President Donald Trump pardoned Dwight and Steven Hammond, whose convictions for destroying public lands prompted the armed takeover and 41-day standoff at the Malheur National Wildlife Refuge in 2016.
SALEM, Ore. — Father and son ranchers pardoned by President Donald Trump after becoming the focus of a battle about public lands flew home Wednesday to Oregon and were greeted by relatives and riders on horseback carrying U.S. flags.
“We’re going to do a lot of decompressing and get back to our families,” Steven Hammond said after he and his father, Dwight, stepped from a private jet and into the arms of relatives at an airport in the high-desert town of Burns.
Just 25 miles away is Malheur National Wildlife Refuge, which was taken over in 2016 by armed protesters angered by the five-year prison sentences given to the Hammonds after they were convicted of setting fires on federal land.
The standoff lasted 41 days, ending when occupation leaders Ammon and Ryan Bundy were arrested and LaVoy Finicum was killed by authorities.
Most Read Local Stories
- Man shot dead on Highway 520 bridge near Montlake
- 'Who are you becoming?' Why America needs Michelle Obama's message now | Tyrone Beason VIEW
- Jackknifed semi in Tacoma snarls morning commute; it was 8th recent truck crash at that spot on I-5
- From Ciara to Sue Bird: Seattle celebrities among 18,000 who welcomed Michelle Obama to Tacoma
- Washington State Patrol is expanding Gov. Jay Inslee's security unit amid presidential bid — at a cost of $4 million
The occupiers insisted the Hammonds were victimized by federal overreach involving management of public lands that make up almost half of the U.S. West.
Steven Hammond on Wednesday thanked Trump and the many people who wrote to him and his father while they were in prison.
“We received thousands of letters. There’s a time you get to that point where a letter means a lot,” Steven Hammond said, his voice cracking, in video posted on Twitter by The Oregonian/OregonLive.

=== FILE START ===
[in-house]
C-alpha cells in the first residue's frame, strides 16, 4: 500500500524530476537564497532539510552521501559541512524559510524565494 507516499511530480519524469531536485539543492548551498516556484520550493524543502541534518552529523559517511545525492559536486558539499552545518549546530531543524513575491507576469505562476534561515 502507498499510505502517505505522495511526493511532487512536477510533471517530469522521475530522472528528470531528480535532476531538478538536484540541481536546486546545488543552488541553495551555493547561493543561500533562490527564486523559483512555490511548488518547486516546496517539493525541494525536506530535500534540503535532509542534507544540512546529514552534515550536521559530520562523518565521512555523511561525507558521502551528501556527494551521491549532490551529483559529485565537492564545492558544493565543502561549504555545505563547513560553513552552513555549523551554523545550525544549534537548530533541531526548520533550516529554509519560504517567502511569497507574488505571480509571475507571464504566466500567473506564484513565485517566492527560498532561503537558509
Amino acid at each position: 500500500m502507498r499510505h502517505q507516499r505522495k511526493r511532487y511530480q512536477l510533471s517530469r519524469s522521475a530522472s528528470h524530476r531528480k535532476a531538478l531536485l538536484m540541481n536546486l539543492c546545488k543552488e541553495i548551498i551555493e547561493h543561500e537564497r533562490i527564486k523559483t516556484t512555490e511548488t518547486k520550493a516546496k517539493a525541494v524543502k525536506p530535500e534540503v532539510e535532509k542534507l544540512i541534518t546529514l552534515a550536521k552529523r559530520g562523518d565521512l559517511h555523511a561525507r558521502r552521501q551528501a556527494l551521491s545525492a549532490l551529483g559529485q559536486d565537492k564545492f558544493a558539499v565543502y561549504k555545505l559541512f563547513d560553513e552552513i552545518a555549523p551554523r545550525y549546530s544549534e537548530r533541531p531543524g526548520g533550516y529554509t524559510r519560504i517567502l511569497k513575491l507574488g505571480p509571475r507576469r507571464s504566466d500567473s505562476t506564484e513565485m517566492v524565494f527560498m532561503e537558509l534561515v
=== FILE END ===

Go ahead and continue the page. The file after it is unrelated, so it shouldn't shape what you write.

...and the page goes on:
Under Interior Secretary Ryan Zinke, the Trump administration has shrunk protected national monuments in Utah and is considering reductions of other sites.
“Special interests are working with the Trump administration to dismantle America’s public-lands heritage, and this will be viewed as a victory in that effort,” spokesman Arran Robertson of the environmental group Oregon Wild said about the pardons.
Witnesses testified that a 2001 arson fire occurred shortly after Steven Hammond and his hunting party illegally slaughtered deer on federal Bureau of Land Management property. The fire burned 139 acres of public land and destroyed all evidence of the game violations, the U.S. Attorney’s Office said.
The jury also convicted Steven Hammond for a 2006 blaze that prosecutors said began when he started several backfires, violating a burn ban, to save his winter feed after lightning started numerous fires nearby.
Federal anti-terrorism law called for mandatory five-year sentences for the 2012 convictions. A federal judge said such a long sentence would shock his conscience and instead sentenced Dwight Hammond to three months in prison and Steven Hammond to a year and one day.
A federal appeals court in October 2015 ordered them to be resentenced to the mandatory prison time, and the two went back to prison, sparking the occupation of the federal wildlife refuge.
Nevada rancher Cliven Bundy, a well-known figure in the battle over public land and father of Ammon and Ryan, welcomed the pardons, saying the Hammonds were victims of federal overreach.
“Now we’ve finally got a president of the United States who is paying attention to what is going on,” Bundy said.
Jamie Rappaport Clark, president of the group Defenders of Wildlife, countered that the Hammonds were convicted of arson, a serious crime.
“Whatever prompted President Trump to pardon them, we hope that it is not seen as an encouragement to those who might use violence to seize federal property and threaten federal employees in the West,” Clark said.
Editor’s note: A comments section was mistakenly placed on this story earlier. It has since been removed per Seattle Times policy. Read more about why we don’t allow comments on wire stories.